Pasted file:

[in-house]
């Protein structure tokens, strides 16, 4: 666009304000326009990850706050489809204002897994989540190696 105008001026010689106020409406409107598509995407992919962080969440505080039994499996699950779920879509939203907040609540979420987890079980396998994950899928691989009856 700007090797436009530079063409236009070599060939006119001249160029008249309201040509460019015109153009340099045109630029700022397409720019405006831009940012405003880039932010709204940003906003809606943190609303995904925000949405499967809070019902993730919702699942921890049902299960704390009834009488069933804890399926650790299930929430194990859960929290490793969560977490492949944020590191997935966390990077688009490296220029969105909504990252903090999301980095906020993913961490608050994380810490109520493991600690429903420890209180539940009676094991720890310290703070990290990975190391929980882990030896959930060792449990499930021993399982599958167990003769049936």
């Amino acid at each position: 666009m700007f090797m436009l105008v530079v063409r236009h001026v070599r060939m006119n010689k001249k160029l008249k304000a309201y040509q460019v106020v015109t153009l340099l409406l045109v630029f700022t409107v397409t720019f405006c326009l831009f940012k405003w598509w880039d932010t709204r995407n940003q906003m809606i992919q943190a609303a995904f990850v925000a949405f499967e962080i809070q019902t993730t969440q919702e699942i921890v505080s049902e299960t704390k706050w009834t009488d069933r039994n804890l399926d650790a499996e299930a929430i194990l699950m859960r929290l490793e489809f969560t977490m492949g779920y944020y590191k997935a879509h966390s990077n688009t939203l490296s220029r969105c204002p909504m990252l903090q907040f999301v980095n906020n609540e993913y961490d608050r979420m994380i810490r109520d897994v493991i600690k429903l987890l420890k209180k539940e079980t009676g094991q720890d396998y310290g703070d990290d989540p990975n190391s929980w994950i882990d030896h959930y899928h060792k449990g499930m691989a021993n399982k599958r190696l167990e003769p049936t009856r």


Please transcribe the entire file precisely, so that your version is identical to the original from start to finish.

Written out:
[in-house]
């Protein structure tokens, strides 16, 4: 666009304000326009990850706050489809204002897994989540190696 105008001026010689106020409406409107598509995407992919962080969440505080039994499996699950779920879509939203907040609540979420987890079980396998994950899928691989009856 700007090797436009530079063409236009070599060939006119001249160029008249309201040509460019015109153009340099045109630029700022397409720019405006831009940012405003880039932010709204940003906003809606943190609303995904925000949405499967809070019902993730919702699942921890049902299960704390009834009488069933804890399926650790299930929430194990859960929290490793969560977490492949944020590191997935966390990077688009490296220029969105909504990252903090999301980095906020993913961490608050994380810490109520493991600690429903420890209180539940009676094991720890310290703070990290990975190391929980882990030896959930060792449990499930021993399982599958167990003769049936």
């Amino acid at each position: 666009m700007f090797m436009l105008v530079v063409r236009h001026v070599r060939m006119n010689k001249k160029l008249k304000a309201y040509q460019v106020v015109t153009l340099l409406l045109v630029f700022t409107v397409t720019f405006c326009l831009f940012k405003w598509w880039d932010t709204r995407n940003q906003m809606i992919q943190a609303a995904f990850v925000a949405f499967e962080i809070q019902t993730t969440q919702e699942i921890v505080s049902e299960t704390k706050w009834t009488d069933r039994n804890l399926d650790a499996e299930a929430i194990l699950m859960r929290l490793e489809f969560t977490m492949g779920y944020y590191k997935a879509h966390s990077n688009t939203l490296s220029r969105c204002p909504m990252l903090q907040f999301v980095n906020n609540e993913y961490d608050r979420m994380i810490r109520d897994v493991i600690k429903l987890l420890k209180k539940e079980t009676g094991q720890d396998y310290g703070d990290d989540p990975n190391s929980w994950i882990d030896h959930y899928h060792k449990g499930m691989a021993n399982k599958r190696l167990e003769p049936t009856r």